Most traditional garden shovels, for example, are the perfect size for storing in a small space. The head and shaft are usually small enough to free up space for other tools and equipment. Larger shovel heads, such as snow shovels, take up more room at the base. If possible, it can be convenient to find a shovel with a built-in hook or hole to mount it on a wall off of the floor.
Smaller shovels are easier to store and carry around away from home. Survival and hand shovels are small enough to fit in a car if you need to take one camping or to a worksite. Some shovels even break apart or fold at the shaft so you can carry it around in a small pack without much issue.
The blade is where the main action of any shovel happens. The size and shape of the blade will determine how much material you can carry each time you dig into the ground. Some head designs, however, are meant for pushing or plowing more than digging. Therefore, it’s important to consider the different design options for the head before buying a shovel.
Shovel blades come in three basic designs: open back, closed back, and forged.
Open-back shovels use a single piece of metal or plastic. The design makes it lighter in weight and often more affordable.
Closed-back shovels have a second sheet of metal welded to the head to form a back barrier, making it stronger and more rigid.
Forged shovels are a single-piece design that has a solid back for the most durability.
In addition to the blade type, you will also find a couple of different options for the point. The tip of the head helps drive the shovel into the ground or collect material when scooping.
Square-point tips are more angular so the shovel head can collect more material.
Rounded-point tips have a sharper head to dig into harder surfaces.
Beyond the actual materials of the shaft, the length and padding along its surface can affect how the shovel feels in the hands, especially when you have to use the shovel for long periods of time.
Most shafts are straight in shape. This design offers the most leverage and durability when you are digging into challenging terrain. Unfortunately, this style isn’t the most ergonomic since you have to bend down more to get the shovel into the ground. Bent shafts, common on snow shovels, allow you to stay more upright at the expense of some leverage.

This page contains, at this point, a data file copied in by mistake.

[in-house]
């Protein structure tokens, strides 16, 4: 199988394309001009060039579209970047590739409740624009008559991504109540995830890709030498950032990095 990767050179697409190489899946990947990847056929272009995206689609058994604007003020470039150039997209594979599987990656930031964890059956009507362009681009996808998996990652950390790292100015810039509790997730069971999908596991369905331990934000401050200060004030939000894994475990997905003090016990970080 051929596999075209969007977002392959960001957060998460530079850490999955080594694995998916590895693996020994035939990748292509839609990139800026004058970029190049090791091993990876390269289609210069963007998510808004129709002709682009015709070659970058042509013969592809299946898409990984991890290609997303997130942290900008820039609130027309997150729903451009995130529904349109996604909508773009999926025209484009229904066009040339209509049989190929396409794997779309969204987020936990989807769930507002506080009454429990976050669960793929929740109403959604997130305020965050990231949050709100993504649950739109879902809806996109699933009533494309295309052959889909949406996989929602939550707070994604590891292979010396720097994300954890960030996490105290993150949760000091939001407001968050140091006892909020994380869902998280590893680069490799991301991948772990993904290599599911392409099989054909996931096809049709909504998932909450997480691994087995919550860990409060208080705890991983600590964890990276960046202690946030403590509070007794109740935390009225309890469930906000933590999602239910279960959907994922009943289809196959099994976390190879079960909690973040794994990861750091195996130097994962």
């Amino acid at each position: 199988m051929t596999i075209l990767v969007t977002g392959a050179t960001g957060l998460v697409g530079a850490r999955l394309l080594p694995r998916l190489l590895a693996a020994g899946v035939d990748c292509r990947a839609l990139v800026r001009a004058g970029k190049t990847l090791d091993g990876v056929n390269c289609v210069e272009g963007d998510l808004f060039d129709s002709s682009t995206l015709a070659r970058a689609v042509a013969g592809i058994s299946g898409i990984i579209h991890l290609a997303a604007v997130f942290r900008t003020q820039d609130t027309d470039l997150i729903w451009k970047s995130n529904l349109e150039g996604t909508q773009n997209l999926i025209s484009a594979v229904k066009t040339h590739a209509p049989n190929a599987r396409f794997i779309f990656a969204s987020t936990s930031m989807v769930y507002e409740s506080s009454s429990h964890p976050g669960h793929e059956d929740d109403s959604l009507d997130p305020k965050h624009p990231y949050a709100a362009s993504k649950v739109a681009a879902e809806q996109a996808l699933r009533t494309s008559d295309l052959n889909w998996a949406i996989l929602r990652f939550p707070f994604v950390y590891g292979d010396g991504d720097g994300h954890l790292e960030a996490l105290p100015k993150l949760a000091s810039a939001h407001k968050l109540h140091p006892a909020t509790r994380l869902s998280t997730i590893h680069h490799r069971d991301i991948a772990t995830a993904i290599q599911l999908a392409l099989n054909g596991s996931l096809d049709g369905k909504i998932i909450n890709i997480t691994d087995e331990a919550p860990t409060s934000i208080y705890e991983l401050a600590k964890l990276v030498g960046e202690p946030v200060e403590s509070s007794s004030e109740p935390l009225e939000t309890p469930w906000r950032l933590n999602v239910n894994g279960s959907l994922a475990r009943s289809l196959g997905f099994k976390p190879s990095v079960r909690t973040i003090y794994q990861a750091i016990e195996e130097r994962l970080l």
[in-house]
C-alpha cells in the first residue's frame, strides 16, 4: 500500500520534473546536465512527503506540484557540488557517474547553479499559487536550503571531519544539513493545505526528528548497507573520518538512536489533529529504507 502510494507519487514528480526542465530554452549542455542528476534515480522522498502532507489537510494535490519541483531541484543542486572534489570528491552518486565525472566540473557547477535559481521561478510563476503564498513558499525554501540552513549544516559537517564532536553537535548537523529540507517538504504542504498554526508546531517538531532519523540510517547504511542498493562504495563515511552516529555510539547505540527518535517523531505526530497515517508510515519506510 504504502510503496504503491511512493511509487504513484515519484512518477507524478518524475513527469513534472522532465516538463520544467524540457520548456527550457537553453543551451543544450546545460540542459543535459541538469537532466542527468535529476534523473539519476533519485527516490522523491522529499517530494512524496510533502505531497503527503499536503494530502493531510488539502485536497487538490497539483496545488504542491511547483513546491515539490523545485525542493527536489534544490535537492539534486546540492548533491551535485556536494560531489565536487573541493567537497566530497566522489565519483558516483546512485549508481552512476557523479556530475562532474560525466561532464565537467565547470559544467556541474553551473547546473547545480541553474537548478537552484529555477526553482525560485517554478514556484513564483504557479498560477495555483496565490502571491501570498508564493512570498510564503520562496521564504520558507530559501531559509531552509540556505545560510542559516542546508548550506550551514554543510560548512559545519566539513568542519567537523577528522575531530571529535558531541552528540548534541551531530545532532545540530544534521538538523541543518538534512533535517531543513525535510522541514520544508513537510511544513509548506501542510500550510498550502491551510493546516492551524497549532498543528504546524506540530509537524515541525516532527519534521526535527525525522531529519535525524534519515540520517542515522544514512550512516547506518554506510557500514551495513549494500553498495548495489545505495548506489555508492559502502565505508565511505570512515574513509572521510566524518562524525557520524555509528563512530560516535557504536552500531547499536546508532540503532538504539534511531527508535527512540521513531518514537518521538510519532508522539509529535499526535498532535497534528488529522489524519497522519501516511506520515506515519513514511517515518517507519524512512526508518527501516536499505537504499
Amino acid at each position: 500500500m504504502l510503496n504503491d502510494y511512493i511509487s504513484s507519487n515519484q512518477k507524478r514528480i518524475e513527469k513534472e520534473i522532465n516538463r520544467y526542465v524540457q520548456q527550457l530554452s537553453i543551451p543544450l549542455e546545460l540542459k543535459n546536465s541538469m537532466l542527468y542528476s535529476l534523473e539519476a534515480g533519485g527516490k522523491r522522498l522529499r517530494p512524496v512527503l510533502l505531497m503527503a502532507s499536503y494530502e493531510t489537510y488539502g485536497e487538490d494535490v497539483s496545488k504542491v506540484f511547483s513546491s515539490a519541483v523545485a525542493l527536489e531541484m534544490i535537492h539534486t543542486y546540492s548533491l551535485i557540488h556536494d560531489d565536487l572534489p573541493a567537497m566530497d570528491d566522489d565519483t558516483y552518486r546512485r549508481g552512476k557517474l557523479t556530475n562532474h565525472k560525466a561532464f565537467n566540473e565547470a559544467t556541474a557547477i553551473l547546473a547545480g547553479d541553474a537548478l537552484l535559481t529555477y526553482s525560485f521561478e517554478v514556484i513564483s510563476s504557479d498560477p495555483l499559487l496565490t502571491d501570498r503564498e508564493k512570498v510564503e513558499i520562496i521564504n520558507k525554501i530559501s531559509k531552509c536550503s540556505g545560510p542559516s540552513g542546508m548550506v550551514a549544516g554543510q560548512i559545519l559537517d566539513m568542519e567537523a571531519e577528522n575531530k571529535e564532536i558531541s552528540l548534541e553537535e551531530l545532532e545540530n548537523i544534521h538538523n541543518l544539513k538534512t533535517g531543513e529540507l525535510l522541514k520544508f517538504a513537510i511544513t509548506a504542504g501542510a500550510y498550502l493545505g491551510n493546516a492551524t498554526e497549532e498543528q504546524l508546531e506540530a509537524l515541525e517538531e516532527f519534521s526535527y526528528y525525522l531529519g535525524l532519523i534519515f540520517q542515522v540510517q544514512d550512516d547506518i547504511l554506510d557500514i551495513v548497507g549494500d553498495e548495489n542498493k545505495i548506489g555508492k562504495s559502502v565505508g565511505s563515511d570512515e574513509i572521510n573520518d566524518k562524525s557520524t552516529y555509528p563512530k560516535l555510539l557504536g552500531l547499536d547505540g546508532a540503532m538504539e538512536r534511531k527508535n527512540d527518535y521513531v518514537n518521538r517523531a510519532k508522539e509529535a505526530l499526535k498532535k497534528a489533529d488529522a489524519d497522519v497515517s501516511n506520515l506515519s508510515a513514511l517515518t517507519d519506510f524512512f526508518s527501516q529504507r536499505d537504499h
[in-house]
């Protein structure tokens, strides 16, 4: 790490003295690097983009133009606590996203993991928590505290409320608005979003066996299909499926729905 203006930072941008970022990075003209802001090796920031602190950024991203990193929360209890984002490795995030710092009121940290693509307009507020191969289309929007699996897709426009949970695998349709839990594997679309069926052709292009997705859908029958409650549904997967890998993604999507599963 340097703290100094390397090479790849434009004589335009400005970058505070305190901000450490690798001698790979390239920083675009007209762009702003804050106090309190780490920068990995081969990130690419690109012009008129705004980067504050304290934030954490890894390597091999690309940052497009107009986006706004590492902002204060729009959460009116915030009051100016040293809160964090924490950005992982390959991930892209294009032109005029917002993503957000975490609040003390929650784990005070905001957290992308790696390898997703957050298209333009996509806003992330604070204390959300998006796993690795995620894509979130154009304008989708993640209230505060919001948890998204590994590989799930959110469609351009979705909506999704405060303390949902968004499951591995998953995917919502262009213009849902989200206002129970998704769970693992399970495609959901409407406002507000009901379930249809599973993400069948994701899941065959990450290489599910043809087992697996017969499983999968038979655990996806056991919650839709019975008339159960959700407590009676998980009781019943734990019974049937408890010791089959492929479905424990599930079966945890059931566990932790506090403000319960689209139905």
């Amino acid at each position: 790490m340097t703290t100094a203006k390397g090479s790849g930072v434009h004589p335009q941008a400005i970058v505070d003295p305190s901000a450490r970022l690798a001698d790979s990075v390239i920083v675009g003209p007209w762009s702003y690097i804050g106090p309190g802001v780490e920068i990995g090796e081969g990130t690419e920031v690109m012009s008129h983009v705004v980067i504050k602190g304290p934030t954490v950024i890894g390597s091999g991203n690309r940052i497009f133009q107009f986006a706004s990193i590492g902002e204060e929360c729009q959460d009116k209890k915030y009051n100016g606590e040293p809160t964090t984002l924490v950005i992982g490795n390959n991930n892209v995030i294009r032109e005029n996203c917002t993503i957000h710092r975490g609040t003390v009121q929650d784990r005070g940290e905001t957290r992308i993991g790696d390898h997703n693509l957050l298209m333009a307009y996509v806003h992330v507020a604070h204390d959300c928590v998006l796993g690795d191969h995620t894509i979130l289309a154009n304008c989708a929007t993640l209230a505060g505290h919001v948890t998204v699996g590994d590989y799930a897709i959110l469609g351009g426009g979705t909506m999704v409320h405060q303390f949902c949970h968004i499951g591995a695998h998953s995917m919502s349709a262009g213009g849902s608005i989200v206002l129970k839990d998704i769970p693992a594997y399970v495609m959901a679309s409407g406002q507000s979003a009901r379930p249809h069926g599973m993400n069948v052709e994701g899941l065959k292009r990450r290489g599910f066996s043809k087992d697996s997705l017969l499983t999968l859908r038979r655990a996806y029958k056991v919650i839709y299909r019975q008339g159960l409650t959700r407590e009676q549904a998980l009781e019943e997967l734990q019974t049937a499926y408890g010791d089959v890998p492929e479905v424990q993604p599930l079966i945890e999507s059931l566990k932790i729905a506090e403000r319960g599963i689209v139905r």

If present, a handle at the top of the shaft creates a solid point to grab onto the shovel for better control. Most often, the handle has a U-shape your hand can grab perpendicular to the shaft. Some smaller shovels, especially one-handed gardening tools, have a molded, plastic grip with ridges for better ergonomics. If the shovel lacks a proper handle, there may be some padding along the shaft to grip.
The price of a shovel depends a lot on its size, construction materials, and intended use or design.
Starting at around $25, it’s easy to find a basic, durable gardening or snow shovel that will last for many years of consistent use. These shovels tend to use wood, steel, and/or plastic to keep costs down at the expense of extra weight.
More specialized shovels sit in the $25-to-$100 range. Here, larger snow shovels, lightweight garden shovels, and some survival shovels are common. These options may have better materials like aluminum or composites, a large head, or a more ergonomic grip along the shaft/handle.
Shovels above $100 are mainly extra-large snow shovels or premium garden shovels with a hybrid head for digging trenches.
To extend the life of a shovel, clean it after each use. This will prevent mud and water from rusting the metal or damaging plastic.
You can use a simple grill brush to get dirt and mud off of the head of a shovel.
Some sand can help prevent rust on steel shovels. A dry, protected environment like a garage can also help block excess moisture.
Use a garden shovel or spade with some hard shoes. This will keep the back edge of the blade from digging into your foot.
A standard shovel is around 48 inches in length. If you are taller or shorter than average, find something above or below this number to fit your size.
Q. Do shovels require any maintenance or upkeep?
A. It’s important to keep a shovel out of the weather when not in use. Steel shovels, for example, can start to rust if left in the rain for too long. Otherwise, a shovel shouldn’t require much maintenance or repair unless you start to notice paint chipping off or any damage along the head or shaft.
Q. What is the most durable type of shovel?
A. An all-metal shovel is the best way to go for durability. While many shovels with a wooden handle will hold up just fine under normal use, something made of steel will offer better rigidity and impact resistance.
Q. Do shovels require any assembly?
A. Normally, no. Most shovels arrive completely assembled. You can disassemble shovels if necessary since the head and shaft are likely connected together with bolts. Some smaller shovels, like survival shovels, may come disassembled if they are designed to collapse or break down for better storage.